The U.S. Treasury Department announced today that the U.S. will reach its $16.4 trillion debt ceiling on Dec. 31, 2012, unless immediate steps are taken to avoid this grim milestone.

Treasury Secretary Timothy Geithner in a letter to congressional leaders Wednesday suggested his department use certain accounting measures that would save $200 billion in government spending, thereby keeping the government within its borrowing limit until at least February, 2013.

“The government is facing a crunch on the debt ceiling because the issue has become ensnarled in talks to avoid some $600 billion in tax hikes and spending cuts due to begin in early January. Failing to raise the debt ceiling could cause the government to default on its debt,” Reuters notes.

“To cut government spending and delay bumping up against the debt ceiling, the Treasury will suspend issuance of state and local government series securities — known as ‘slugs’ — beginning on Dec. 28,” the report adds.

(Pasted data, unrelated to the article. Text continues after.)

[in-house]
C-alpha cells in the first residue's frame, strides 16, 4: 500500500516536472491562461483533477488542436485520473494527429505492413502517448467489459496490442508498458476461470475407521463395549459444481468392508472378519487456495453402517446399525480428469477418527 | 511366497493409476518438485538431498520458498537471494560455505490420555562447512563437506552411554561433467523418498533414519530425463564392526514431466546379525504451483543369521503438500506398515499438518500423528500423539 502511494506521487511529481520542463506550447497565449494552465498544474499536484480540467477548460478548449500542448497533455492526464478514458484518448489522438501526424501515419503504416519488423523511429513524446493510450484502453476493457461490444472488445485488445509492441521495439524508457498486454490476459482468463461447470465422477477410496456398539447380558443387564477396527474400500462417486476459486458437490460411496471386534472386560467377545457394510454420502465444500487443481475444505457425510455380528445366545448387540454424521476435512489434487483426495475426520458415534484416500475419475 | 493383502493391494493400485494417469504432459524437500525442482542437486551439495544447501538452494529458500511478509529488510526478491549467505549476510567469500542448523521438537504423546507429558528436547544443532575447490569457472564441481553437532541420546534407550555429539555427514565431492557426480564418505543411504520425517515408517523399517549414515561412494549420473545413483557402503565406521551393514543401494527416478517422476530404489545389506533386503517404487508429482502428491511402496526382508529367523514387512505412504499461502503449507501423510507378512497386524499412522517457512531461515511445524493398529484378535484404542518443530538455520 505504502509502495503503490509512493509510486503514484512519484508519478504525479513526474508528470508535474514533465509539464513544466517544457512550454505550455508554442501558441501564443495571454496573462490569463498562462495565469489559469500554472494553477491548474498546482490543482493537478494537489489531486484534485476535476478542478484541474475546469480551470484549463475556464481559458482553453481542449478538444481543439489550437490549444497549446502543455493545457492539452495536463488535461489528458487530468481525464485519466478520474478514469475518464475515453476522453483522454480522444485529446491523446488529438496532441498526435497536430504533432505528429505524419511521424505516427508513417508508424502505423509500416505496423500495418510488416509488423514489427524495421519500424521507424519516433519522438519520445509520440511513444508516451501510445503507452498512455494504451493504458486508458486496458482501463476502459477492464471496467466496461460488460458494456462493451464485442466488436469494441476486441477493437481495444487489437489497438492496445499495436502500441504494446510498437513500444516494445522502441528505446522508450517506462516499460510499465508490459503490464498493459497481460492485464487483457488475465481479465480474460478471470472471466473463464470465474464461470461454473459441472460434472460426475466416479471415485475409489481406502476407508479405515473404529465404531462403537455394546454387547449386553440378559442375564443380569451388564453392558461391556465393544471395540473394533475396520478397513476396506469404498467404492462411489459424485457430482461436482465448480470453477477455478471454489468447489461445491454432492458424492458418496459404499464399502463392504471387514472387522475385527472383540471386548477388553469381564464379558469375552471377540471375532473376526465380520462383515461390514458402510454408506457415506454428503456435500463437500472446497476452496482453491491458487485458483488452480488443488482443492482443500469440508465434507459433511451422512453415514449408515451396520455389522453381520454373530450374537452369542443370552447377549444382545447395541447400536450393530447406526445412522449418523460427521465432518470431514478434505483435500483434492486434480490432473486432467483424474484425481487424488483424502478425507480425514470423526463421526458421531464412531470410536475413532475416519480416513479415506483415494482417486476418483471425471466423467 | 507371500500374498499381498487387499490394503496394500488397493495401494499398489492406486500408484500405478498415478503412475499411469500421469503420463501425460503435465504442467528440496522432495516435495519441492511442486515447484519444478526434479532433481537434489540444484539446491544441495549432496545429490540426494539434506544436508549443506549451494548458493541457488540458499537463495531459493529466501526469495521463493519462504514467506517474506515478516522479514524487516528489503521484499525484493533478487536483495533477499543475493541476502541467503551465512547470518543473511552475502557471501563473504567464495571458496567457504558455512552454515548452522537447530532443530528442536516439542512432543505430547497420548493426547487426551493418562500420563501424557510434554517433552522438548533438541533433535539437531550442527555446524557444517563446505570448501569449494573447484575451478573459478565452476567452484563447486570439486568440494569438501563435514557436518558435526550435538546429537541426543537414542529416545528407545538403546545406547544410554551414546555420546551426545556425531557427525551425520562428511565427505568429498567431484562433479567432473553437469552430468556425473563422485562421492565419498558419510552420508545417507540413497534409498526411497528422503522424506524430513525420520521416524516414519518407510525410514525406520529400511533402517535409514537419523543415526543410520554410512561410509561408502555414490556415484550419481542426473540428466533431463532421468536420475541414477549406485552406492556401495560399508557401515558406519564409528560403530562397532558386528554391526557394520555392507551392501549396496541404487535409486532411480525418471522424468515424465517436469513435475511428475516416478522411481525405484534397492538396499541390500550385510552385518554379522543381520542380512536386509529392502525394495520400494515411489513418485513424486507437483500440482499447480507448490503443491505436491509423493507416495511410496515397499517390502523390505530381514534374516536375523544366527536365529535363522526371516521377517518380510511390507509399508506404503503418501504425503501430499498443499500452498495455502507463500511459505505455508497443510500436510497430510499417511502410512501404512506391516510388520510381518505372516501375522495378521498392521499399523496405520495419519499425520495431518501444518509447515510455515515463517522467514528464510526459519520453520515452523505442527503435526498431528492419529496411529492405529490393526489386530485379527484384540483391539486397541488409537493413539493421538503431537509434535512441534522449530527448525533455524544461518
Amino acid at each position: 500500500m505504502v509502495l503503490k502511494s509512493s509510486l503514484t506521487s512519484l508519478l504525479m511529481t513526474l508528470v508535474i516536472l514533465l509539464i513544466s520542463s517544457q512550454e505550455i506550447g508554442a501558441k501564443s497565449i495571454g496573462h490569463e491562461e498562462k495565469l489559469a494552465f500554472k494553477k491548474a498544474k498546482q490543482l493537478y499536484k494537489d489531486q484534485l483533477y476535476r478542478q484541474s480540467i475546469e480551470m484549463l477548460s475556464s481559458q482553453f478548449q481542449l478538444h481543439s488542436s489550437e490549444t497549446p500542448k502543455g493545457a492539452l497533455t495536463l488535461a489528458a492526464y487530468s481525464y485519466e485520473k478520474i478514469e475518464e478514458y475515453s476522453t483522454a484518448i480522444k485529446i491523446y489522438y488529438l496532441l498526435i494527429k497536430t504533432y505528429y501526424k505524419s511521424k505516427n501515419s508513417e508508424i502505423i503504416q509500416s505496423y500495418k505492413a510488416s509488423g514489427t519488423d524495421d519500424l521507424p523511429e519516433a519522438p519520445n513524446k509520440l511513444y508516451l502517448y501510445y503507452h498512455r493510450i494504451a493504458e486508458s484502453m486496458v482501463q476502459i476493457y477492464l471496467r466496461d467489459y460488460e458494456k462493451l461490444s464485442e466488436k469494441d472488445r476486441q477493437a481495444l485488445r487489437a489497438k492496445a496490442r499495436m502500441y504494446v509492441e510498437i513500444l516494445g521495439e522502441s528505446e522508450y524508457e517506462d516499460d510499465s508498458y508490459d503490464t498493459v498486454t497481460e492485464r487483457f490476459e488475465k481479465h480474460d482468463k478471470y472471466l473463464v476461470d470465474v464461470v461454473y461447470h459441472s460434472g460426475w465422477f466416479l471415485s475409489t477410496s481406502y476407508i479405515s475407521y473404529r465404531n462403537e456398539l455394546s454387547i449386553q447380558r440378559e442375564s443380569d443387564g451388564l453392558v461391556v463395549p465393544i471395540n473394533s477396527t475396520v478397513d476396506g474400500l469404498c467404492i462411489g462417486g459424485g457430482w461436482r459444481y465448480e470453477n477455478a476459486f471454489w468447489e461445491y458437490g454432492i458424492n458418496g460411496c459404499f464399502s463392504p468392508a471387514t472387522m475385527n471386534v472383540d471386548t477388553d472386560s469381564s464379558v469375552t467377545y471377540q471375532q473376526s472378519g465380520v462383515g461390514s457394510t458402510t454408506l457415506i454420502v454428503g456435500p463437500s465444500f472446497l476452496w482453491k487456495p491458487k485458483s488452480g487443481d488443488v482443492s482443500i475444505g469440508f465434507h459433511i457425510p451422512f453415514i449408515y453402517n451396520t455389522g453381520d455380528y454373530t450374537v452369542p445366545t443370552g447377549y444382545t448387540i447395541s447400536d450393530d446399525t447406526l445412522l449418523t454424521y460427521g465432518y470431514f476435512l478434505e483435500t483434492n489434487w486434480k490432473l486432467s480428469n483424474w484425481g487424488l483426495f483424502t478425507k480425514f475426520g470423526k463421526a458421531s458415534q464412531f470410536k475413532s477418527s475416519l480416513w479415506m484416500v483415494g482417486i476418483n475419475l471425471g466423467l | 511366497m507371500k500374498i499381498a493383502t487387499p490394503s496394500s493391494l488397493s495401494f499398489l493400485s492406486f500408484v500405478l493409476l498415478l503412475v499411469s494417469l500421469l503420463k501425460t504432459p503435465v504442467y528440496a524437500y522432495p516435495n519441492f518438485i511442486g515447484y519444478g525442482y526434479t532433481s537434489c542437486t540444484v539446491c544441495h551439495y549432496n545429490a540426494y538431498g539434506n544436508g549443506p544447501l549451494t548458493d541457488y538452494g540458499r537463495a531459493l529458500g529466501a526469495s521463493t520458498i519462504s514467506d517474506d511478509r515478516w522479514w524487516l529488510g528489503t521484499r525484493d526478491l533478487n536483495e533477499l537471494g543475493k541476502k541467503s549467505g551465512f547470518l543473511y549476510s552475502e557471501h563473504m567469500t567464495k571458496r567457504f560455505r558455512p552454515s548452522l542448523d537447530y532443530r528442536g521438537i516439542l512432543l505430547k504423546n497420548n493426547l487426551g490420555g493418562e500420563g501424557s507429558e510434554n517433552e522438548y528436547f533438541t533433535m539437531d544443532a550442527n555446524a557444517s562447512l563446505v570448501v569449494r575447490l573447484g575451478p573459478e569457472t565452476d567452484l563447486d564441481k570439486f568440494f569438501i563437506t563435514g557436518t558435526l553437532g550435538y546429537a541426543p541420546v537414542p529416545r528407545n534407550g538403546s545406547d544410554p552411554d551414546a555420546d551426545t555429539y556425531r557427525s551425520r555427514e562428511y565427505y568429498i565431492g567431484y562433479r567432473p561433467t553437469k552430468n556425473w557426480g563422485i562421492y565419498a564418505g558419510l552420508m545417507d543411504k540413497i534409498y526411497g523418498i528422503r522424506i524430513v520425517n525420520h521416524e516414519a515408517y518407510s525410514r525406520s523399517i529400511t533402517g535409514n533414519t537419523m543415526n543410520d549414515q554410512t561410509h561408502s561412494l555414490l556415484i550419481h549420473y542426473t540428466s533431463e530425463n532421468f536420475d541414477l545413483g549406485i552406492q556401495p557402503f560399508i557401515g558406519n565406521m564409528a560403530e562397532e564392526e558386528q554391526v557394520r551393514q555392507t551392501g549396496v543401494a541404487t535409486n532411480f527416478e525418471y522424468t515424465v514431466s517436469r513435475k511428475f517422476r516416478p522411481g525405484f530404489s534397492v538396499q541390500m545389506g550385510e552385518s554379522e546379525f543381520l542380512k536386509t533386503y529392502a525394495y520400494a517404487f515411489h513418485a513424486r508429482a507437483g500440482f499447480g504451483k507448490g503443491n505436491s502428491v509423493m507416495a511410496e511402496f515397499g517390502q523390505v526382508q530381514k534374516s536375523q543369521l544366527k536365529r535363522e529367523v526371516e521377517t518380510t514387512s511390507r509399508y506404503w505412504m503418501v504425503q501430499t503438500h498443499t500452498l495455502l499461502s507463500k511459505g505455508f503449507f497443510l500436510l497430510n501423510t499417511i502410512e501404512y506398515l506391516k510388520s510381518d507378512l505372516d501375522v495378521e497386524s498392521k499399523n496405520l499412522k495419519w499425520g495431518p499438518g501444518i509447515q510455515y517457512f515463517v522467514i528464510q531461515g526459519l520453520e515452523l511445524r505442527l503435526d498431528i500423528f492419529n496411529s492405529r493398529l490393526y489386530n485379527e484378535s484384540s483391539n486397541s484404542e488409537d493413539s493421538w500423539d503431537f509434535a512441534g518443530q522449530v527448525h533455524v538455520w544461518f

Surprisingly enough, Treasury also said it would stop investing in government retirement funds.

“These extraordinary measures … can create approximately $200 billion in headroom under the debt limit,” Secretary Geithner’s letter reads.

The letter also notes that should the U.S. go over the so-called “fiscal cliff,” a combination of tax increases and across-the-board spending cuts set to take effect next year unless Congress agree on a budget plan, that would actually give Treasury more time to avoid exceeding the debt limit.

“Treasury will provide more guidance regarding the expected duration of these measures when the policy outlook becomes clearer,” said Geithner.

Because suspending the issuance of “slugs” has been used before to help the U.S. government keep within its debt limit, some analysts are hopeful it will work again.

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The Associated Press contributed to this report. Featured image Getty Images.

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